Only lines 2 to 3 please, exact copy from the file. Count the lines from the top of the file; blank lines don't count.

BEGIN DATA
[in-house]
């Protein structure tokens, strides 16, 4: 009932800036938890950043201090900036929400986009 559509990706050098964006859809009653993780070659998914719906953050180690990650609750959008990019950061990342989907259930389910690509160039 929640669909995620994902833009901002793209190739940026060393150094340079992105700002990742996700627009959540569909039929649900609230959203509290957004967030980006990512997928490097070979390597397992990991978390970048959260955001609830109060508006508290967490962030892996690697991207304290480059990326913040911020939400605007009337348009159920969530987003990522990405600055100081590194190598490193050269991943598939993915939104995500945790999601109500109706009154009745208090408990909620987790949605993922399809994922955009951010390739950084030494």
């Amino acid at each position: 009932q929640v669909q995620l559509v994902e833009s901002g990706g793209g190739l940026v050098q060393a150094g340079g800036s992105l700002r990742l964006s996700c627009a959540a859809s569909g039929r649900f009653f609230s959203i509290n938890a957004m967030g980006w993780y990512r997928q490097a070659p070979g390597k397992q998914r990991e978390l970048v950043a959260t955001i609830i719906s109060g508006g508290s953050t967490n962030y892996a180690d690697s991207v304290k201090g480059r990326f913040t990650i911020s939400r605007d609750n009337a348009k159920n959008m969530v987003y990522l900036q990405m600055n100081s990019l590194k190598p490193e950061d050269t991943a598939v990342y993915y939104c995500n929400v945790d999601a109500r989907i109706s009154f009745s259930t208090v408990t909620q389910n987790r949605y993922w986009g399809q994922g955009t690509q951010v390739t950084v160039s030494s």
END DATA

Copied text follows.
């Protein structure tokens, strides 16, 4: 009932800036938890950043201090900036929400986009 559509990706050098964006859809009653993780070659998914719906953050180690990650609750959008990019950061990342989907259930389910690509160039 929640669909995620994902833009901002793209190739940026060393150094340079992105700002990742996700627009959540569909039929649900609230959203509290957004967030980006990512997928490097070979390597397992990991978390970048959260955001609830109060508006508290967490962030892996690697991207304290480059990326913040911020939400605007009337348009159920969530987003990522990405600055100081590194190598490193050269991943598939993915939104995500945790999601109500109706009154009745208090408990909620987790949605993922399809994922955009951010390739950084030494």
């Amino acid at each position: 009932q929640v669909q995620l559509v994902e833009s901002g990706g793209g190739l940026v050098q060393a150094g340079g800036s992105l700002r990742l964006s996700c627009a959540a859809s569909g039929r649900f009653f609230s959203i509290n938890a957004m967030g980006w993780y990512r997928q490097a070659p070979g390597k397992q998914r990991e978390l970048v950043a959260t955001i609830i719906s109060g508006g508290s953050t967490n962030y892996a180690d690697s991207v304290k201090g480059r990326f913040t990650i911020s939400r605007d609750n009337a348009k159920n959008m969530v987003y990522l900036q990405m600055n100081s990019l590194k190598p490193e950061d050269t991943a598939v990342y993915y939104c995500n929400v945790d999601a109500r989907i109706s009154f009745s259930t208090v408990t909620q389910n987790r949605y993922w986009g399809q994922g955009t690509q951010v390739t950084v160039s030494s």